ATHENS, GREECE - Three months after easing nationwide restrictions to stem the spread of the coronavirus, the government in Athens has placed the tiny Greek island of Poros into fresh lockdown following a sudden flare-up of infections in scores of locals and tourists. The lockdown comes as the coronavirus pandemic spreads rapidly in Greece, tripling infections in the past 10 days alone and marring the country’s image as a near virus-free summer retreat.
With a population of about 3,000, Poros, a one-hour jaunt from the Greek capital, has been a favorite destination this summer, attracting record numbers of tourists seeking a safe summer hideout from the coronavirus.
But on Friday, most of Poros' visitors were seen scrambling onto ferries bound for Athens or other islands.
More than 30 people, mainly young Greeks, tested positive for COVID-19 within a 24-hour period, an outbreak officials fear could spread rapidly across the idyllic, pine-cloaked island.
Scores of suspected cases are being examined with results likely by the end of the weekend.
But authorities, concerned by the rising rates of COVID-19 infections across the country, are not taking any chances. They are taking aggressive action to contain the flare-up in Poros.
Bars and nightclubs are barred from operating at late hours. Curfews now have been imposed. All social and religious events have been suspended. And beginning at dawn, text messages from homeland security offices have been ringing across Poros, notifying people to wear masks.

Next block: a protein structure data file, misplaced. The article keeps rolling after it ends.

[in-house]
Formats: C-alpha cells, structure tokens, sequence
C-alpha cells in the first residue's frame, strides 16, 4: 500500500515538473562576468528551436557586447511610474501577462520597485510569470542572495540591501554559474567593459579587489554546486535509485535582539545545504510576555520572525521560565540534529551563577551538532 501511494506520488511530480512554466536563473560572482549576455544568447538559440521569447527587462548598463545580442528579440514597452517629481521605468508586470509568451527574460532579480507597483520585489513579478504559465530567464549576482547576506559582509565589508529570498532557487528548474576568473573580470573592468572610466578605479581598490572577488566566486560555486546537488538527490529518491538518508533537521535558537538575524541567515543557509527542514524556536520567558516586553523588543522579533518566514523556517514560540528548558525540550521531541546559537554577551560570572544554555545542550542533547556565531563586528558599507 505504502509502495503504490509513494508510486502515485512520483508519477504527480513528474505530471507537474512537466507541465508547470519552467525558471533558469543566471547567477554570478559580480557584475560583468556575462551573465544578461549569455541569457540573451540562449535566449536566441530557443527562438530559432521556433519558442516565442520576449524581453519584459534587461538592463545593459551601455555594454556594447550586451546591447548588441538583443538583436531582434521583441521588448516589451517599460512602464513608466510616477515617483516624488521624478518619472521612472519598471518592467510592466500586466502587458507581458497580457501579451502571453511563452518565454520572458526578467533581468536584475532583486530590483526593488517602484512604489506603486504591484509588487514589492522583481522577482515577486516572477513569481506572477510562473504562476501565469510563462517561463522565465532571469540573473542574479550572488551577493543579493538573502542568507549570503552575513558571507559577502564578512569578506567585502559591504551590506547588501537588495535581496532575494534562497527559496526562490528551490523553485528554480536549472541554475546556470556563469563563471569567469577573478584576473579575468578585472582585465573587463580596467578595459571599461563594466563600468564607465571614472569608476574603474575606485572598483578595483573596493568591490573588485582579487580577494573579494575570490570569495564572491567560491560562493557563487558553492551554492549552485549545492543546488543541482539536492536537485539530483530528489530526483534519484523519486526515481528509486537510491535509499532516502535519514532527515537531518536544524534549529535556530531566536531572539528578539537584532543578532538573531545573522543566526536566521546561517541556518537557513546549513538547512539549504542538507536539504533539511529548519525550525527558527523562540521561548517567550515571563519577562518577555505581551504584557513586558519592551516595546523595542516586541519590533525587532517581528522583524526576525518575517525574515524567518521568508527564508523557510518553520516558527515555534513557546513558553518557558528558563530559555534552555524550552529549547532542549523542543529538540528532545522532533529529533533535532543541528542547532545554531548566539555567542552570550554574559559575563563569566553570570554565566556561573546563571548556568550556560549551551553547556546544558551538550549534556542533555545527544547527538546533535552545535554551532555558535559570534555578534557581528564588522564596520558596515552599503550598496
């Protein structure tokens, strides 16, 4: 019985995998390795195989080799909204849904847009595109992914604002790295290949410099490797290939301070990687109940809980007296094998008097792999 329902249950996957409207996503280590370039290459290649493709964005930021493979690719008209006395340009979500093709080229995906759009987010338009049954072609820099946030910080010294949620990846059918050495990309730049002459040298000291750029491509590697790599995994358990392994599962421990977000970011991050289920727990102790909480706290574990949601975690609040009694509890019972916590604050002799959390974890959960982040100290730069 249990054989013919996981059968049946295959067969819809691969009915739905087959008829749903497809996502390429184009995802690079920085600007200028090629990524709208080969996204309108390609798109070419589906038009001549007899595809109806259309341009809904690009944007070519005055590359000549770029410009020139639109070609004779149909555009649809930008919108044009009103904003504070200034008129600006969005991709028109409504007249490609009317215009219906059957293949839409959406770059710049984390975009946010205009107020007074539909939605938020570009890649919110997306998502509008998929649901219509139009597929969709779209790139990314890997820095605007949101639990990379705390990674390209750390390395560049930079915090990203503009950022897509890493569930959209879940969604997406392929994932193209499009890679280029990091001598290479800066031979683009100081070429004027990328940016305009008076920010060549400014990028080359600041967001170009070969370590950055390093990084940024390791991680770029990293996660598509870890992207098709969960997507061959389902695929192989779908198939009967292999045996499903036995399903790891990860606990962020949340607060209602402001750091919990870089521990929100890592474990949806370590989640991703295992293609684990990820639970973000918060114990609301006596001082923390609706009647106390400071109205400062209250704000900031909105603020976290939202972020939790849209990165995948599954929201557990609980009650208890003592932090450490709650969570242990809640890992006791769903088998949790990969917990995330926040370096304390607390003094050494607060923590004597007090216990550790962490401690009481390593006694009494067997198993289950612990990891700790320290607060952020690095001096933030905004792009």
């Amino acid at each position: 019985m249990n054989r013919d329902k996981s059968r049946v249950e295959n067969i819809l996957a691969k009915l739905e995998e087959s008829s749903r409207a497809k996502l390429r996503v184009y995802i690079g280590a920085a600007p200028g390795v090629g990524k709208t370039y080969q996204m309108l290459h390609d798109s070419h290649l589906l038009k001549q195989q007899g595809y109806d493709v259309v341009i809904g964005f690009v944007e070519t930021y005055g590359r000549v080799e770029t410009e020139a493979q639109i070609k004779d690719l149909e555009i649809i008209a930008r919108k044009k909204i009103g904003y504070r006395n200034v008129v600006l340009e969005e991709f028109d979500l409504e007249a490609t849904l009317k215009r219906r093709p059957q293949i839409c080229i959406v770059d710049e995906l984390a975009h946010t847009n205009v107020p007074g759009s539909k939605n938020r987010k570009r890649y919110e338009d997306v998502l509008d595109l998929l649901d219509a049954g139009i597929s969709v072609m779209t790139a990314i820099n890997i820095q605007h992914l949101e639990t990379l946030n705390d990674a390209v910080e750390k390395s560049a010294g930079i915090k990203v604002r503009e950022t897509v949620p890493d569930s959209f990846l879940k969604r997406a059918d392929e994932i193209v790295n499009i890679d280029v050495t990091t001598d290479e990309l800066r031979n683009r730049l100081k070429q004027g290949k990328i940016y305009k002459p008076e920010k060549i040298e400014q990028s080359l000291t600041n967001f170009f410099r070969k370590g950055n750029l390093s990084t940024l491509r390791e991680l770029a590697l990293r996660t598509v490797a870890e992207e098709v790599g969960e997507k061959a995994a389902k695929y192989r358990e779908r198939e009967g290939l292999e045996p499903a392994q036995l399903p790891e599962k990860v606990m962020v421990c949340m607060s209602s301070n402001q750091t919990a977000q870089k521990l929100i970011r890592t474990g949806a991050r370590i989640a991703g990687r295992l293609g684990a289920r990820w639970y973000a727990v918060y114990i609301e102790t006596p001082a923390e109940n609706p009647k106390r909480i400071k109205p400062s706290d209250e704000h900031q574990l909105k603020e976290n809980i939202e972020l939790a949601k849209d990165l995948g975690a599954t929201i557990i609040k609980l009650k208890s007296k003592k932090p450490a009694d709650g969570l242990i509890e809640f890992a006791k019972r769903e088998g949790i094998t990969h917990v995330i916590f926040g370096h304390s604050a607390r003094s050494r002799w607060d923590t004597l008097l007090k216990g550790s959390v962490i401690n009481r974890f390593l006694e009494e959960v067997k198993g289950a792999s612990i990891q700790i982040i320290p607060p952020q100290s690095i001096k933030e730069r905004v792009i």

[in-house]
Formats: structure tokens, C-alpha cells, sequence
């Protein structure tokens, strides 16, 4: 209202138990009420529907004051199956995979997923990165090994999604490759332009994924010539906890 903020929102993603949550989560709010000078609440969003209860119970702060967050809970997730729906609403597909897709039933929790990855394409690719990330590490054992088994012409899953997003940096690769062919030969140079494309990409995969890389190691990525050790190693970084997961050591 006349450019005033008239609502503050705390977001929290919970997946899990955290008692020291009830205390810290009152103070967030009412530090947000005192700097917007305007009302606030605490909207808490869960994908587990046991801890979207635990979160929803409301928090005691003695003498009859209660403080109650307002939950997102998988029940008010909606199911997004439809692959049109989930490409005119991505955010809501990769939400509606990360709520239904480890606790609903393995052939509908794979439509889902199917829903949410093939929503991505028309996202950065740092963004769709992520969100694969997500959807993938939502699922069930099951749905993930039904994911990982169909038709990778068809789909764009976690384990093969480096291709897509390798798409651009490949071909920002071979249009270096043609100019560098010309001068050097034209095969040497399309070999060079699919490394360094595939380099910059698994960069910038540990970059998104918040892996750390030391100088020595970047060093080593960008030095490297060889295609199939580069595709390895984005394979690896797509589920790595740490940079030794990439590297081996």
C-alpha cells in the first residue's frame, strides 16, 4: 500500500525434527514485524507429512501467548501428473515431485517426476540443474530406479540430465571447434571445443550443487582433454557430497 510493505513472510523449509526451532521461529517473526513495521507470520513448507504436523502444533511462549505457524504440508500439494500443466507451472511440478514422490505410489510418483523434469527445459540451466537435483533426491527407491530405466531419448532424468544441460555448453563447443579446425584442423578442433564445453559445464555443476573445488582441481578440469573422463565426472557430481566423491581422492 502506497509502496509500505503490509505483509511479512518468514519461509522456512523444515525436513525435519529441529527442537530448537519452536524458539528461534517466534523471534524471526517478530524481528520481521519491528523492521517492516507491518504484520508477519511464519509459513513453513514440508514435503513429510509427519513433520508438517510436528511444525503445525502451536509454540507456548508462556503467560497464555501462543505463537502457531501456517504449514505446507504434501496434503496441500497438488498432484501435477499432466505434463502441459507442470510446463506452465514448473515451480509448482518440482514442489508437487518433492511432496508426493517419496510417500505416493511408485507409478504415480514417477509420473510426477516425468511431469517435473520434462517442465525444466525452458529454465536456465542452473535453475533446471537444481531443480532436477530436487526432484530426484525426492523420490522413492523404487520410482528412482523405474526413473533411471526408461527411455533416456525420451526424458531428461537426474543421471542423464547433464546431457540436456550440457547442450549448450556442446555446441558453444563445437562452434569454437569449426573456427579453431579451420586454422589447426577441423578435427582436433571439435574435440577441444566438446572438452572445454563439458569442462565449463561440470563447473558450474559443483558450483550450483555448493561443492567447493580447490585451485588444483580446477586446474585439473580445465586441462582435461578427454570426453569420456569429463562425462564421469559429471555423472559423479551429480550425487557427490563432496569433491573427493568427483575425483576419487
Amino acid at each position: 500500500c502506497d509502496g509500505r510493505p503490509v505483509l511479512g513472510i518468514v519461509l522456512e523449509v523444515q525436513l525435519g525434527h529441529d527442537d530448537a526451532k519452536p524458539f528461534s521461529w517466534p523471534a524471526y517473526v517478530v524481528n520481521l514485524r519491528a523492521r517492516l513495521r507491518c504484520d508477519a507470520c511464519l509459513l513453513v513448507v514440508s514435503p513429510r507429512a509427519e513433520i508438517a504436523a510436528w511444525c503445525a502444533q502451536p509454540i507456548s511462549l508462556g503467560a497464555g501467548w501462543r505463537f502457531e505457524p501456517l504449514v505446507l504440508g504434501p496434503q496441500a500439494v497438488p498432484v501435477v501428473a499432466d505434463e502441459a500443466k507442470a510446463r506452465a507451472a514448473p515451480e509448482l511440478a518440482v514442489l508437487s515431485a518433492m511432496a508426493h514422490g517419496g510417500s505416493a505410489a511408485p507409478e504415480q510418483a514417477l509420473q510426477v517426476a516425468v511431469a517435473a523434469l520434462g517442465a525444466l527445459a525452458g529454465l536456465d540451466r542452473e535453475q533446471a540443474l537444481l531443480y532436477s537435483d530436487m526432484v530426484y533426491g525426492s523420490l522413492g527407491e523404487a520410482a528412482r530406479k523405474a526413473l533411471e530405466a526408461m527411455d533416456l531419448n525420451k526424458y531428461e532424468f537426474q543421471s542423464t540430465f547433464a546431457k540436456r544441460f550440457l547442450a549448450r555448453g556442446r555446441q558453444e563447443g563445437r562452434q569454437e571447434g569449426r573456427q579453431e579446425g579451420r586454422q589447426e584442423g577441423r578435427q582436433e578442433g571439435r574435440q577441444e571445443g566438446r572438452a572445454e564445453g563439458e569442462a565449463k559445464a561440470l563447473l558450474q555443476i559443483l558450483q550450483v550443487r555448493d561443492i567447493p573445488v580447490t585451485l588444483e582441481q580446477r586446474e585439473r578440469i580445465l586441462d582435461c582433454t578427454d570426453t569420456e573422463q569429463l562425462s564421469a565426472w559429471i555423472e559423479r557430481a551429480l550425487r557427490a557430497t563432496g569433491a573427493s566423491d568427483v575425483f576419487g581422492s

It is not clear what exactly caused the Poros outbreak. Authorities have not tracked the infections to “patient zero.”
Whatever the reason though, local officials, including Mayor Giannis Dimitriadis, blame authorities for being too lax in monitoring regulations that have been in effect for weeks.
In every society, authorities set the example by observing regulations and keeping citizens vigilant, he said. Police here were not enforcing the rules, he said.
Dimitriadis said he notified authorities more than a month ago, urging them to act against what he called recurring and serious lapses.
But Poros is just one example of what critics are calling state neglect and reckless behavior by locals defying existing regulations across the country.
“The rising rate has me extremely concerned,” Manolis Dermitzakis, a Greek professor of medicine in the University of Geneva said. “We’ve seen cases triple in a short period of time in Greece.” And ultimately, he said, it all boils down to the fact that measures are not being fully adhered to.
What’s the point, he said, of having a mandatory mask order when most Greeks are wearing them under their noses, beneath their chins or dangling on one of their ears? This half-baked compliance is dangerous, he said.
Since the Poros outbreak, authorities have intensified inspections, issuing steep fines against offenders.
But if the measures fail to quash Greece’s rise in new coronavirus infections, the government may have no other option than to take tougher, nationwide measures, potentially reimposing a national lockdown.
Until then, the U.S. State Department is urging American citizens to reconsider travel plans to Greece.